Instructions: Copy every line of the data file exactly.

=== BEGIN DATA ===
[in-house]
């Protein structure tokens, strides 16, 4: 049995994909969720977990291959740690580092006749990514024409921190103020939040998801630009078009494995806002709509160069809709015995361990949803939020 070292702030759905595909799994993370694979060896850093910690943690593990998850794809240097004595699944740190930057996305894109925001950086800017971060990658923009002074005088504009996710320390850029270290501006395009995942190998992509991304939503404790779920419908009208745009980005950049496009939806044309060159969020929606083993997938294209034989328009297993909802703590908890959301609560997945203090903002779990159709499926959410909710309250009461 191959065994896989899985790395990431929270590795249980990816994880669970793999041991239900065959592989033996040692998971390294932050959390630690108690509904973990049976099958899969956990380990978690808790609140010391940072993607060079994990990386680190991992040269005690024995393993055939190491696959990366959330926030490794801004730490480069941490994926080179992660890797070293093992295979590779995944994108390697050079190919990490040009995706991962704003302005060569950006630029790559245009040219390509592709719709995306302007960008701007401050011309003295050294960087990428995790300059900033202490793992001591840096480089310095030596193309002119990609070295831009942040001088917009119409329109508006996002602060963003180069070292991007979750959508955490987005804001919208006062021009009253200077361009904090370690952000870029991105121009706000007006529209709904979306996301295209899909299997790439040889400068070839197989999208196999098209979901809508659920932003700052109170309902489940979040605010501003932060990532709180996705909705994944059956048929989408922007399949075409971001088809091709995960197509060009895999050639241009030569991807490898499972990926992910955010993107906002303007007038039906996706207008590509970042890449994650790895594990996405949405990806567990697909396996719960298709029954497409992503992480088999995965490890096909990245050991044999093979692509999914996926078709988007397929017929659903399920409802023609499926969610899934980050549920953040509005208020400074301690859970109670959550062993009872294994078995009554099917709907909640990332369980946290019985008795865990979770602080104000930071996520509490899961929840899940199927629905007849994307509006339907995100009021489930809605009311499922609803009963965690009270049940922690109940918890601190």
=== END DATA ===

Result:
[in-house]
């Protein structure tokens, strides 16, 4: 049995994909969720977990291959740690580092006749990514024409921190103020939040998801630009078009494995806002709509160069809709015995361990949803939020 070292702030759905595909799994993370694979060896850093910690943690593990998850794809240097004595699944740190930057996305894109925001950086800017971060990658923009002074005088504009996710320390850029270290501006395009995942190998992509991304939503404790779920419908009208745009980005950049496009939806044309060159969020929606083993997938294209034989328009297993909802703590908890959301609560997945203090903002779990159709499926959410909710309250009461 191959065994896989899985790395990431929270590795249980990816994880669970793999041991239900065959592989033996040692998971390294932050959390630690108690509904973990049976099958899969956990380990978690808790609140010391940072993607060079994990990386680190991992040269005690024995393993055939190491696959990366959330926030490794801004730490480069941490994926080179992660890797070293093992295979590779995944994108390697050079190919990490040009995706991962704003302005060569950006630029790559245009040219390509592709719709995306302007960008701007401050011309003295050294960087990428995790300059900033202490793992001591840096480089310095030596193309002119990609070295831009942040001088917009119409329109508006996002602060963003180069070292991007979750959508955490987005804001919208006062021009009253200077361009904090370690952000870029991105121009706000007006529209709904979306996301295209899909299997790439040889400068070839197989999208196999098209979901809508659920932003700052109170309902489940979040605010501003932060990532709180996705909705994944059956048929989408922007399949075409971001088809091709995960197509060009895999050639241009030569991807490898499972990926992910955010993107906002303007007038039906996706207008590509970042890449994650790895594990996405949405990806567990697909396996719960298709029954497409992503992480088999995965490890096909990245050991044999093979692509999914996926078709988007397929017929659903399920409802023609499926969610899934980050549920953040509005208020400074301690859970109670959550062993009872294994078995009554099917709907909640990332369980946290019985008795865990979770602080104000930071996520509490899961929840899940199927629905007849994307509006339907995100009021489930809605009311499922609803009963965690009270049940922690109940918890601190």